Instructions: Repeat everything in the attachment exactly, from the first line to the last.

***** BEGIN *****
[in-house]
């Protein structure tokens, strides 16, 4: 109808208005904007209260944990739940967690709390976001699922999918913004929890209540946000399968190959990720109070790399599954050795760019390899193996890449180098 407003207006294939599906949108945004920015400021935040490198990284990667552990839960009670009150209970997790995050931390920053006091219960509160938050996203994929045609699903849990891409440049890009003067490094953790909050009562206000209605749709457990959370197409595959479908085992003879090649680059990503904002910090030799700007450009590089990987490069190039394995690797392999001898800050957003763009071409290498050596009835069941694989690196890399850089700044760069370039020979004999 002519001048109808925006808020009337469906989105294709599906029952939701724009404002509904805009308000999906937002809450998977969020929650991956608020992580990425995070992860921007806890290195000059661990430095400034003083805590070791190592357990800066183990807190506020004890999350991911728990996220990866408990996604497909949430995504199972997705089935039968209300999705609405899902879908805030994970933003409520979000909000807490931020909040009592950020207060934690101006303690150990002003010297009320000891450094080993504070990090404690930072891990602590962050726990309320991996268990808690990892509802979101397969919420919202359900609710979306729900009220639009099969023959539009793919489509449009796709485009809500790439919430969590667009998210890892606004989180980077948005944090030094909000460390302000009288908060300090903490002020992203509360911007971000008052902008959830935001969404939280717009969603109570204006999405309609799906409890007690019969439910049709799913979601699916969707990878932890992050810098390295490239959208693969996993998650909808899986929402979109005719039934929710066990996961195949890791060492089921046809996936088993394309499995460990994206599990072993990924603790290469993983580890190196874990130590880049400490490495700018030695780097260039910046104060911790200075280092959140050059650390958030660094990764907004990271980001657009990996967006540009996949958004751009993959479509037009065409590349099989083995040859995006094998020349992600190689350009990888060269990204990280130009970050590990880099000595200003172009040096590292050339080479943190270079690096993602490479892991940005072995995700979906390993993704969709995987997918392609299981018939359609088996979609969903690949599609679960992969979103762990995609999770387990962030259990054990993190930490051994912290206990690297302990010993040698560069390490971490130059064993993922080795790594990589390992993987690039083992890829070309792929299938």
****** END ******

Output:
[in-house]
């Protein structure tokens, strides 16, 4: 109808208005904007209260944990739940967690709390976001699922999918913004929890209540946000399968190959990720109070790399599954050795760019390899193996890449180098 407003207006294939599906949108945004920015400021935040490198990284990667552990839960009670009150209970997790995050931390920053006091219960509160938050996203994929045609699903849990891409440049890009003067490094953790909050009562206000209605749709457990959370197409595959479908085992003879090649680059990503904002910090030799700007450009590089990987490069190039394995690797392999001898800050957003763009071409290498050596009835069941694989690196890399850089700044760069370039020979004999 002519001048109808925006808020009337469906989105294709599906029952939701724009404002509904805009308000999906937002809450998977969020929650991956608020992580990425995070992860921007806890290195000059661990430095400034003083805590070791190592357990800066183990807190506020004890999350991911728990996220990866408990996604497909949430995504199972997705089935039968209300999705609405899902879908805030994970933003409520979000909000807490931020909040009592950020207060934690101006303690150990002003010297009320000891450094080993504070990090404690930072891990602590962050726990309320991996268990808690990892509802979101397969919420919202359900609710979306729900009220639009099969023959539009793919489509449009796709485009809500790439919430969590667009998210890892606004989180980077948005944090030094909000460390302000009288908060300090903490002020992203509360911007971000008052902008959830935001969404939280717009969603109570204006999405309609799906409890007690019969439910049709799913979601699916969707990878932890992050810098390295490239959208693969996993998650909808899986929402979109005719039934929710066990996961195949890791060492089921046809996936088993394309499995460990994206599990072993990924603790290469993983580890190196874990130590880049400490490495700018030695780097260039910046104060911790200075280092959140050059650390958030660094990764907004990271980001657009990996967006540009996949958004751009993959479509037009065409590349099989083995040859995006094998020349992600190689350009990888060269990204990280130009970050590990880099000595200003172009040096590292050339080479943190270079690096993602490479892991940005072995995700979906390993993704969709995987997918392609299981018939359609088996979609969903690949599609679960992969979103762990995609999770387990962030259990054990993190930490051994912290206990690297302990010993040698560069390490971490130059064993993922080795790594990589390992993987690039083992890829070309792929299938």